Seven marketing mistakes to avoid

Here, Gemma Richards, marketing manager at Fluid Branding, gives seven tips to avoid making marketing mistakes.

Marketing your business doesn’t need to be hard or expensive. In fact, the more creative the better. This approach can often lead to more traffic, customers and conversions. Sounds great, right? Well yes, but going off-script also has the potential to land you in some serious hot water.

So, what’s causing these issues? People often make silly, avoidable mistakes when they fail to plan ahead. With that in mind, here are seven marketing mistakes to avoid.

Avoiding self-promotion

You need to get the word out there. You could have the best product in the world but if you fail to market it effectively, don’t be surprised when no one knows about it.

Think of it this way: a movie producer has a great script, hires the best actors and creates a fantastic movie, but fails to promote it. Will the movie be a great success? Can they rely on the notoriety of the director and the fame of their actors? Perhaps, but it won’t be as successful as it could have been if marketed properly.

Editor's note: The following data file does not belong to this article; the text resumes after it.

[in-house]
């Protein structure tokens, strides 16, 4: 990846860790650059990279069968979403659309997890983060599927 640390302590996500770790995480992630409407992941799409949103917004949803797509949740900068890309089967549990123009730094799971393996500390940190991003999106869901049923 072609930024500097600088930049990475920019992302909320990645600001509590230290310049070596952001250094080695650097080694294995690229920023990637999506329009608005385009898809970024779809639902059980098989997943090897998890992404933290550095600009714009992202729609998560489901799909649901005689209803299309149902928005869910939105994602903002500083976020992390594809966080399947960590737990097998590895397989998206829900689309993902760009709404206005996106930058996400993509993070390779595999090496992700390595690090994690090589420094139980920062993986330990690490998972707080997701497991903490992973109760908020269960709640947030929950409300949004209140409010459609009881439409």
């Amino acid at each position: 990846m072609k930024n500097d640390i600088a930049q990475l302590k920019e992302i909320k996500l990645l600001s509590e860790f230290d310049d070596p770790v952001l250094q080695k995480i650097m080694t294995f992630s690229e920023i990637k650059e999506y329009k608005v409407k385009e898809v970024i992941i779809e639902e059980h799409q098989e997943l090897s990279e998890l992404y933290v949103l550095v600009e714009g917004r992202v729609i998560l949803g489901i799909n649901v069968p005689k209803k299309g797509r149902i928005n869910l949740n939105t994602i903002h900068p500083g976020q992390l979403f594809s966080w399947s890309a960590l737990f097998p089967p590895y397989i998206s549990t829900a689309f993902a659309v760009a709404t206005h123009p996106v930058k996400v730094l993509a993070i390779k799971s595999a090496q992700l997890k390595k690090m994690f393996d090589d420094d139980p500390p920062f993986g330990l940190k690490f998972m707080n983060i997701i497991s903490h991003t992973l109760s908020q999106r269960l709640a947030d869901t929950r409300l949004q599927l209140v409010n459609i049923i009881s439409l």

Assuming that your project will be a great success because you believe in it doesn’t guarantee that you’re going to see your name up in lights. You need to put in the hard work to get the results you want. There’s no shortcut to success.

Reaching the wrong audience

It may sound obvious but you would be surprised how many businesses fail to take the time to define their audience. Many are segmenting their audience using demographic data when in fact they should be focusing on psychographic segmentation to get a true understanding of who their main audience base is.

If you jump straight into creating marketing campaigns without first establishing who your key audience is, they are unlikely to perform well. Failing to focus on your potential customers’ needs will make them less likely to think of you again.

Persona workshops in addition to qualified Google Analytics data will help you identify your audience from the get-go and keep your marketing approach on track.

Lack of competitor research